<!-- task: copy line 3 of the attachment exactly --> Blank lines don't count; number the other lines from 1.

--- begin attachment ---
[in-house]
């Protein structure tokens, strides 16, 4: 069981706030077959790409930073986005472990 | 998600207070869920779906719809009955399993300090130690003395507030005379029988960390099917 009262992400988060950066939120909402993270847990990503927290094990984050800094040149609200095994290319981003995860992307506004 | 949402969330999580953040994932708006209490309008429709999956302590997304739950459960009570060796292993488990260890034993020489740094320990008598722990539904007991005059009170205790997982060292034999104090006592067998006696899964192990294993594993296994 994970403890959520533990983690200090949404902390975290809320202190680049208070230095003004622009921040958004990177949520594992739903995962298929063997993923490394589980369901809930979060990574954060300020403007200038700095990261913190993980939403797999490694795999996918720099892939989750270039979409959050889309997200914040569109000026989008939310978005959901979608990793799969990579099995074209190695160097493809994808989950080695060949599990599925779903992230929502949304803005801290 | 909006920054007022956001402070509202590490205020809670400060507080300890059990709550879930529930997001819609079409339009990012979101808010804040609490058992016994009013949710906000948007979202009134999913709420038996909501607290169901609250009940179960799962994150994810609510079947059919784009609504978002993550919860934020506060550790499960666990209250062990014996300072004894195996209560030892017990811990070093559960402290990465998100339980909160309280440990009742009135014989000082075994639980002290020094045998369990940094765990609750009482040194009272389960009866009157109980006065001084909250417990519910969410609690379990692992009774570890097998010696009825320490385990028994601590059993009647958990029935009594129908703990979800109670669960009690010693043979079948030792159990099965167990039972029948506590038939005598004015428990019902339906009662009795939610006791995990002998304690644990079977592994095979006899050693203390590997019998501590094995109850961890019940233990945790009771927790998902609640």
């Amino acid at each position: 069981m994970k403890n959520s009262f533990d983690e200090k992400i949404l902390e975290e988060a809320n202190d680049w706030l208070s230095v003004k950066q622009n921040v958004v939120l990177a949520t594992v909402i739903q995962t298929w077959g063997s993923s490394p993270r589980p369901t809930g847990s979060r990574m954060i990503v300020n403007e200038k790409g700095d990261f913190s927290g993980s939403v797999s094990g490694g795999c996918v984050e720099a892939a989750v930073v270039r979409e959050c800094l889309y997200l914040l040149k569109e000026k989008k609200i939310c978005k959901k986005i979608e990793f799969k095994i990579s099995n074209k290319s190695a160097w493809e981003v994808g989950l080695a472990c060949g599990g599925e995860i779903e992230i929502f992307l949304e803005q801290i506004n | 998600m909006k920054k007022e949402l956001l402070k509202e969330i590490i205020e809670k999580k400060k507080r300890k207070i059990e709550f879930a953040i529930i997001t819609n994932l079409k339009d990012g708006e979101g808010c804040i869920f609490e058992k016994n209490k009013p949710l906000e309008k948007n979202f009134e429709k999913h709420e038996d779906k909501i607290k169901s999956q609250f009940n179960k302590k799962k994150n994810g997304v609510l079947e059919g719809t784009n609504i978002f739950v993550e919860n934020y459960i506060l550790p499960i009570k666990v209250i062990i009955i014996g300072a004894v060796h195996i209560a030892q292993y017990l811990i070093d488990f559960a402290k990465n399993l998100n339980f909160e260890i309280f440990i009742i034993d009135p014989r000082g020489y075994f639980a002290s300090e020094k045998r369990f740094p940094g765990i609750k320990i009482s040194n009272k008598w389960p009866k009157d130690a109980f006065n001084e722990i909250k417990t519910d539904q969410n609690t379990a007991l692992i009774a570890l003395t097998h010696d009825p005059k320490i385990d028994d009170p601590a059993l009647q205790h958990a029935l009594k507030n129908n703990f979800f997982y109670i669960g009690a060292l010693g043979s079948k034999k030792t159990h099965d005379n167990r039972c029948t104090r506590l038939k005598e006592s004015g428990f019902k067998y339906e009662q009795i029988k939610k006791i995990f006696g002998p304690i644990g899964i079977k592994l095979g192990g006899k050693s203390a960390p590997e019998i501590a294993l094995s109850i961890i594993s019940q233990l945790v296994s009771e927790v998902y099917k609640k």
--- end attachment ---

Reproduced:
């Amino acid at each position: 069981m994970k403890n959520s009262f533990d983690e200090k992400i949404l902390e975290e988060a809320n202190d680049w706030l208070s230095v003004k950066q622009n921040v958004v939120l990177a949520t594992v909402i739903q995962t298929w077959g063997s993923s490394p993270r589980p369901t809930g847990s979060r990574m954060i990503v300020n403007e200038k790409g700095d990261f913190s927290g993980s939403v797999s094990g490694g795999c996918v984050e720099a892939a989750v930073v270039r979409e959050c800094l889309y997200l914040l040149k569109e000026k989008k609200i939310c978005k959901k986005i979608e990793f799969k095994i990579s099995n074209k290319s190695a160097w493809e981003v994808g989950l080695a472990c060949g599990g599925e995860i779903e992230i929502f992307l949304e803005q801290i506004n | 998600m909006k920054k007022e949402l956001l402070k509202e969330i590490i205020e809670k999580k400060k507080r300890k207070i059990e709550f879930a953040i529930i997001t819609n994932l079409k339009d990012g708006e979101g808010c804040i869920f609490e058992k016994n209490k009013p949710l906000e309008k948007n979202f009134e429709k999913h709420e038996d779906k909501i607290k169901s999956q609250f009940n179960k302590k799962k994150n994810g997304v609510l079947e059919g719809t784009n609504i978002f739950v993550e919860n934020y459960i506060l550790p499960i009570k666990v209250i062990i009955i014996g300072a004894v060796h195996i209560a030892q292993y017990l811990i070093d488990f559960a402290k990465n399993l998100n339980f909160e260890i309280f440990i009742i034993d009135p014989r000082g020489y075994f639980a002290s300090e020094k045998r369990f740094p940094g765990i609750k320990i009482s040194n009272k008598w389960p009866k009157d130690a109980f006065n001084e722990i909250k417990t519910d539904q969410n609690t379990a007991l692992i009774a570890l003395t097998h010696d009825p005059k320490i385990d028994d009170p601590a059993l009647q205790h958990a029935l009594k507030n129908n703990f979800f997982y109670i669960g009690a060292l010693g043979s079948k034999k030792t159990h099965d005379n167990r039972c029948t104090r506590l038939k005598e006592s004015g428990f019902k067998y339906e009662q009795i029988k939610k006791i995990f006696g002998p304690i644990g899964i079977k592994l095979g192990g006899k050693s203390a960390p590997e019998i501590a294993l094995s109850i961890i594993s019940q233990l945790v296994s009771e927790v998902y099917k609640k």